While this may appear just a scathing criticism of the world’s peak health body, the WHO had its hands tied by the international framework that governs the response to emerging infectious diseases and pandemics, the International Health Regulations (IHR).
The regulations imposed new requirements that must be met before the WHO director general could act on emergencies, rather than enabling the WHO to act immediately and independently.
The regulations also prohibit international travel restrictions in public health emergencies.
Many member nations failed to act
The report describes February 2020 as a “lost month”, referring to the time between the declaration of a PHEIC and the WHO statement on March 11 that characterised COVID-19 as a pandemic.
The panel found this was due to a lack of understanding that the PHEIC declaration was the loudest possible alarm open to the director general. The pandemic declaration was not based on International Health Regulation guidelines.
The panel found a number of countries took a wait-and-see attitude during February 2020, allowing the virus to spread uncontrollably.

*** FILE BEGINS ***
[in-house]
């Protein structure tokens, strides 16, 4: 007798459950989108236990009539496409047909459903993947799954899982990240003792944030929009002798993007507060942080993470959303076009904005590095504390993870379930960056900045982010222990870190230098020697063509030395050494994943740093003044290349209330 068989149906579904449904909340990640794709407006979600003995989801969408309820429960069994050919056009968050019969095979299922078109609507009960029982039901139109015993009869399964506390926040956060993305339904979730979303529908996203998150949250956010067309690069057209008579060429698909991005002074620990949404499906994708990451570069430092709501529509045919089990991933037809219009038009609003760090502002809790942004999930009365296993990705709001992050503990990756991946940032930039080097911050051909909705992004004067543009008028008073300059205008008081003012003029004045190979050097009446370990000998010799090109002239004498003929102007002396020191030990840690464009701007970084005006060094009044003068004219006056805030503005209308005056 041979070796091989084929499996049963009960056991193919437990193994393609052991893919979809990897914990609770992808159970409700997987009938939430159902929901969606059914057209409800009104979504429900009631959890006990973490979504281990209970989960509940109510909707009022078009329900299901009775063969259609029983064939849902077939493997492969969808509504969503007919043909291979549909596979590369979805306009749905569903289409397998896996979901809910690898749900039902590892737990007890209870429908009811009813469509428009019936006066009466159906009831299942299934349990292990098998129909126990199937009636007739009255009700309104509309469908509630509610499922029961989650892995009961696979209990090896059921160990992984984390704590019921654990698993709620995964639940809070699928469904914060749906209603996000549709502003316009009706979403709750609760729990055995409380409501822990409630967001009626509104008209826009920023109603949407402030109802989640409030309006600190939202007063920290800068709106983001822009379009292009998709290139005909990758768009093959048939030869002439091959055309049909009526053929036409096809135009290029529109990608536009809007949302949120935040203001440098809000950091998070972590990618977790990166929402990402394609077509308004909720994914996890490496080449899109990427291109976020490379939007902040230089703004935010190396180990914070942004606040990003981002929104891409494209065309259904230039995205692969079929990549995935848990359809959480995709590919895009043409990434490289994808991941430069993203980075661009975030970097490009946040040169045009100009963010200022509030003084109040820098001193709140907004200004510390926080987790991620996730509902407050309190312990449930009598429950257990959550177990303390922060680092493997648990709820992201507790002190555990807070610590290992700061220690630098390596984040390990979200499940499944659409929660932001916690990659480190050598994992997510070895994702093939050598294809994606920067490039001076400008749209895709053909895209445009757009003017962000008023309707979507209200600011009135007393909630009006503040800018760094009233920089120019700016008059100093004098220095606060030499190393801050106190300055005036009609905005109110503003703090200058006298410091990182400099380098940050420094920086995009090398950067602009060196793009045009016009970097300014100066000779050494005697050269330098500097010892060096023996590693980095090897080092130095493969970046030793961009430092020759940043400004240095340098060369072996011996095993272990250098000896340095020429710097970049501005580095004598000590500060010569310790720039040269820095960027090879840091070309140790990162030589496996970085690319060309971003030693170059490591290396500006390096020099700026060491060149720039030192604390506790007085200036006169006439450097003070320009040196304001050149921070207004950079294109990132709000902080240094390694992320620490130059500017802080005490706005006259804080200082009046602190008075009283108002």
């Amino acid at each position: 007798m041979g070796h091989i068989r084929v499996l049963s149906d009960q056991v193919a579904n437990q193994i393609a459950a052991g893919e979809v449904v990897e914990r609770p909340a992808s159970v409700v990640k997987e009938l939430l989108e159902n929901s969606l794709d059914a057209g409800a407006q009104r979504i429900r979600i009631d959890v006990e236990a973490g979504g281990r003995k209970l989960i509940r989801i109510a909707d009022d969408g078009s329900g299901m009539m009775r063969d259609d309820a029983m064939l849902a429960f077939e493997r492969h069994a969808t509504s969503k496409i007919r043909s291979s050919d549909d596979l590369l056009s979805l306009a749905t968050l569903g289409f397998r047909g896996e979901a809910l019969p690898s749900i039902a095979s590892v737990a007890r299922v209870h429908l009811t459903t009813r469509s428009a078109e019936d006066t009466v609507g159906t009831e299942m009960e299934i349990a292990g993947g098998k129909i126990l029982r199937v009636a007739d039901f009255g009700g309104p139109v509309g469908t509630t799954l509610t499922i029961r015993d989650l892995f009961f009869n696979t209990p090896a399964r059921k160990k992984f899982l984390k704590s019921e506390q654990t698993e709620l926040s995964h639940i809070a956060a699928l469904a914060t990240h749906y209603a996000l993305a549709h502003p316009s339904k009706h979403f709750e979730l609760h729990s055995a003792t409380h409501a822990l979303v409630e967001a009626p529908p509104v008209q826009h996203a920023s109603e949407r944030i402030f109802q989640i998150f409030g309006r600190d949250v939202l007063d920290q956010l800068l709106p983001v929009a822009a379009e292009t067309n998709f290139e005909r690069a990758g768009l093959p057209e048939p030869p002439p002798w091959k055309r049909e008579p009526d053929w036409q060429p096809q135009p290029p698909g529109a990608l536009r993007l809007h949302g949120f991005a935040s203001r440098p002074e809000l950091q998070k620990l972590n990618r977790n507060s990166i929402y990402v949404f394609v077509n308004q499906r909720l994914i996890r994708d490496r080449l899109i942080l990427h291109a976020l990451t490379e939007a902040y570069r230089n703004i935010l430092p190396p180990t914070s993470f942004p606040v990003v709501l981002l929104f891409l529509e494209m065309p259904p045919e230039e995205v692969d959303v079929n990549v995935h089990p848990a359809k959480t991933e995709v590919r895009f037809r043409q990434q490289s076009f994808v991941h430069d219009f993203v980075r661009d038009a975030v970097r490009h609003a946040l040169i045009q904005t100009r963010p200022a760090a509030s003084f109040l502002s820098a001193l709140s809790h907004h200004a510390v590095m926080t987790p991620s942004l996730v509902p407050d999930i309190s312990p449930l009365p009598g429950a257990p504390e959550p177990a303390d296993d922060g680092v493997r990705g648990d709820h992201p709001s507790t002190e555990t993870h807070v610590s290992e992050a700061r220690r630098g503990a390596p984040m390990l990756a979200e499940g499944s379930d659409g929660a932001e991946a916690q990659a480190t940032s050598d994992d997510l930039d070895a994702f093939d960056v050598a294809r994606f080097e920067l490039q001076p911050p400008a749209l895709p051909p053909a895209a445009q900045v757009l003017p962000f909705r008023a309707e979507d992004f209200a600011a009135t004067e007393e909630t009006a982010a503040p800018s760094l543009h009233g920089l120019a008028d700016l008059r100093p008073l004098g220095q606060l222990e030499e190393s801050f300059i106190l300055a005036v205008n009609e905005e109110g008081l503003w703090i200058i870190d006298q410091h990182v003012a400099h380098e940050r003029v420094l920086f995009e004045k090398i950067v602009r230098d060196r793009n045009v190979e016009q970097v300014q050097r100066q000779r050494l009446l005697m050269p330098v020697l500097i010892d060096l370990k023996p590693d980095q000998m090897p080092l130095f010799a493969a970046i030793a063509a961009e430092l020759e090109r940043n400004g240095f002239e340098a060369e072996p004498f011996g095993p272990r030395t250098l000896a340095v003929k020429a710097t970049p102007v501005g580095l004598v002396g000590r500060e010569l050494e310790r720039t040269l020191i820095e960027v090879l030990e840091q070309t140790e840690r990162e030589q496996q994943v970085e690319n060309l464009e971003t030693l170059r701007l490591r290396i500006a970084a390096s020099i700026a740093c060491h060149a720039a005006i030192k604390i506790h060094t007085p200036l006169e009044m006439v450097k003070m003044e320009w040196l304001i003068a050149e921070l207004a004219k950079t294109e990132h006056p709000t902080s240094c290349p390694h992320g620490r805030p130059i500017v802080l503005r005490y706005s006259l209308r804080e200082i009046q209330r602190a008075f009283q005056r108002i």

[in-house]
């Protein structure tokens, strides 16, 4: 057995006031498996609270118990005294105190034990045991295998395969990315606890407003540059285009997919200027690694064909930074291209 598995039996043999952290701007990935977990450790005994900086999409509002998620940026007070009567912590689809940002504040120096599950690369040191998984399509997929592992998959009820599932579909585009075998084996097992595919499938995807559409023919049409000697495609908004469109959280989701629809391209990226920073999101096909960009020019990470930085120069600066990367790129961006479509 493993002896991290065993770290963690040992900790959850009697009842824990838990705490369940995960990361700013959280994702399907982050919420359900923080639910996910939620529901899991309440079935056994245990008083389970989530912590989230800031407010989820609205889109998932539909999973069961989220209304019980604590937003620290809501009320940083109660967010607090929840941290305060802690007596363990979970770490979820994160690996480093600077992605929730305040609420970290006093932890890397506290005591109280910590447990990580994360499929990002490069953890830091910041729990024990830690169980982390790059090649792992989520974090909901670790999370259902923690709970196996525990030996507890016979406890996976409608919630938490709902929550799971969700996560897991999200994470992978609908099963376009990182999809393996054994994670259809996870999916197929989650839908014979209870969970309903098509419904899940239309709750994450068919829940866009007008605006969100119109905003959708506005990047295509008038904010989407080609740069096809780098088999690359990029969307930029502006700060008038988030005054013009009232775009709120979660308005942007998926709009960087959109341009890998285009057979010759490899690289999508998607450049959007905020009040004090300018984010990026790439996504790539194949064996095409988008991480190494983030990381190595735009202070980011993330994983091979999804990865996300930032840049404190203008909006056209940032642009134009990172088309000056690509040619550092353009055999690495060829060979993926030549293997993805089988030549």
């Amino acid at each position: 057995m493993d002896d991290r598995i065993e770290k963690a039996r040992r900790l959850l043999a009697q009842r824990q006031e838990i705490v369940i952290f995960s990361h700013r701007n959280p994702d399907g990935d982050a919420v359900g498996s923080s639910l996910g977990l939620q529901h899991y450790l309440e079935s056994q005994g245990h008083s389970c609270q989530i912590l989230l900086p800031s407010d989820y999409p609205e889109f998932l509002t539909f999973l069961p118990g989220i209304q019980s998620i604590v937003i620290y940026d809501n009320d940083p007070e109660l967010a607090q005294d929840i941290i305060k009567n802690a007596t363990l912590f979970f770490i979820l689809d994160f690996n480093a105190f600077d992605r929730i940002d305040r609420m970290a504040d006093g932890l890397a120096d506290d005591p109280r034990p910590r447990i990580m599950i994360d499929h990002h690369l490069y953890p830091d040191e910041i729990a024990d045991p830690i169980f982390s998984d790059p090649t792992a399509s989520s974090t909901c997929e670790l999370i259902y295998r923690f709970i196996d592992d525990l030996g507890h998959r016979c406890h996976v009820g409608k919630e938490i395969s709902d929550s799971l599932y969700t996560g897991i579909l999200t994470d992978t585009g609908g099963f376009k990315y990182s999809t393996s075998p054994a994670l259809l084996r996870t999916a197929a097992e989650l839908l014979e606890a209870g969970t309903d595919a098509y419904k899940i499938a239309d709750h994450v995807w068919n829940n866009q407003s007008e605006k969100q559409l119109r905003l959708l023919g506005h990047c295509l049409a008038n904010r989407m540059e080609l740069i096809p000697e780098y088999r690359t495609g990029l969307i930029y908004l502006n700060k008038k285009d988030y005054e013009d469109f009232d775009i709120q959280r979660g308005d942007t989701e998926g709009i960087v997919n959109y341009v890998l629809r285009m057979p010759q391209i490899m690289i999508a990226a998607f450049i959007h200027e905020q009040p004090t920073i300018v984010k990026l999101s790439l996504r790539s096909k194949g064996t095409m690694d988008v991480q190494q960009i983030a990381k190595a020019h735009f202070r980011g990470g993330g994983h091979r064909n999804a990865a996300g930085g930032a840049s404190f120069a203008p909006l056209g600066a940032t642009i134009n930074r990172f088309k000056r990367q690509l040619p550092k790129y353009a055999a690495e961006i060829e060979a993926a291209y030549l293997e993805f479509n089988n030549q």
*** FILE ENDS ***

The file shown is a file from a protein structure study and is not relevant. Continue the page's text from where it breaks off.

Effective and high-level coordinating bodies were critical to a country’s ability to adapt to changing information. Yet only a few countries set in motion comprehensive and coordinated COVID-19 protection and response measures.
Of the 28 country responses the panel analysed in depth, only a handful adopted aggressive containment strategies, including China, New Zealand, South Korea, Singapore, Thailand and Vietnam.
Some others had uncoordinated approaches that devalued science, denied the potential impact of the pandemic, delayed comprehensive action and allowed distrust to undermine efforts. While not named, the United States and Brazil were probably among them.
The report praises the role of the African Union and the Africa CDC in leading a continent-wide coordinated response.
It also singles out research and development as a major achievement, especially in vaccine development.
Preparation was inadequate
Despite the lessons learned from previous outbreaks of SARS, H1N1 (avian flu), Zika, MERS (Middle East respiratory syndrome) and Ebola, preparedness was vastly underfunded.